First-time users might be surprised by some of the intake questions asked during an inaugural visit but the purpose is to develop a well-rounded picture of the problem. Someone coming in with pain in the arm will receive questions about their diet and sleep schedule.
“I always say acupuncture is the last straw because the person may have exhausted Western medicine and feels like nothing is providing relief—so now what?” Angela says. “I’ll tell my clients that the mind has such a powerful effect on the body. If you come in for a treatment and are open, it will allow the medicine to work as opposed to someone who comes in and feels closed off. Not to say I don’t see the skeptics. The more we educate our clients about how acupuncture works, the more they can visualize in their minds what’s happening in their bodies when they’re lying down for a treatment.”
Perhaps the image that comes to mind for first-timers is that of needles being stuck into the body in a seemingly tortuous ceremony, but in fact, the needles’ tips are so fine and placed with such delicate care that it feels like nothing more than a calculated poke.
Angela likens the body to a network of freeways, bridges and sidewalks that transfer blood. When an accident on the freeway occurs, so to speak, and a person feels pain caused by blockage or stagnation, the purpose of the needle is to unblock the pathway to allow blood to better transfer nutrients to organs.
“If someone has shoulder pains, I’ll go directly to the injured site but will also figure out what freeway was affected so I can open other areas so that blood can flow naturally,” Angela explains. “People will come in for shoulder pain and ask, ‘Why is there a needle in my leg?’ It’s because we treat the body as a whole.”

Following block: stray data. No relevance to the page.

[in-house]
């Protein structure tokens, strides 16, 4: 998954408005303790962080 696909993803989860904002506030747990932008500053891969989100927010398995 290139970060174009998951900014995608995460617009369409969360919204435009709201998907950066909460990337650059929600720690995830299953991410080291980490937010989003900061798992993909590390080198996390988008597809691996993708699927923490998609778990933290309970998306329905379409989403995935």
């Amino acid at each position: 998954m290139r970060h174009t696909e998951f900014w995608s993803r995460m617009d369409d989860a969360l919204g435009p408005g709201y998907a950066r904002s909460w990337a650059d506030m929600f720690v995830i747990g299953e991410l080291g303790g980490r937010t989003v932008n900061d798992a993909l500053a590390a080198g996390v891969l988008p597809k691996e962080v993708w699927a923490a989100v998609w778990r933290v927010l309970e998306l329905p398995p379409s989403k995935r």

Angela can relate to a patient’s sense of doubt during the first visit because she felt the same uncertainty when trying out acupuncture for her first time in 2006. Her parents used it for pain relief during her childhood years in Manitoba in central Canada. After graduating from the University of Winnipeg with a B.S. degree in chemistry, Angela worked in a biopharmaceutical lab, but had ambitions to work in the healthcare field.
“Seeing acupuncture through my parents, I went in for treatment myself. I remember being totally skeptical and anxious, but after talking to the practitioner and learning about it, I felt more open,” she recalls. “When he inserted the needles, I ended up falling asleep. I walked out feeling amazing. How cool would it be to be that person on the other end?”
Angela relocated to the Bay Area and started acupuncture school in 2007. She received her Master of Science degree in Oriental Medicine at the Acupuncture and Integrative Medicine College in Berkeley in 2010 and acquired her license the following year.
Surrounded by numerous acupuncture clinics, Angela distinguishes herself by having a dependable practice with glowing YELP reviews and an easy-to-Google name. She also credits her mom, a cake shop owner in Canada, who bestowed upon Angela a simple approach to customer service.
“Seeing how my mom interacted with her customers, it was all about building relationships with clients. When clients trust you, they refer other people to you,” she says. “All the relationships I have with my clients are mutually beneficial—not only do they provide business but they also meet my need for fulfillment.”
pain, pain, go away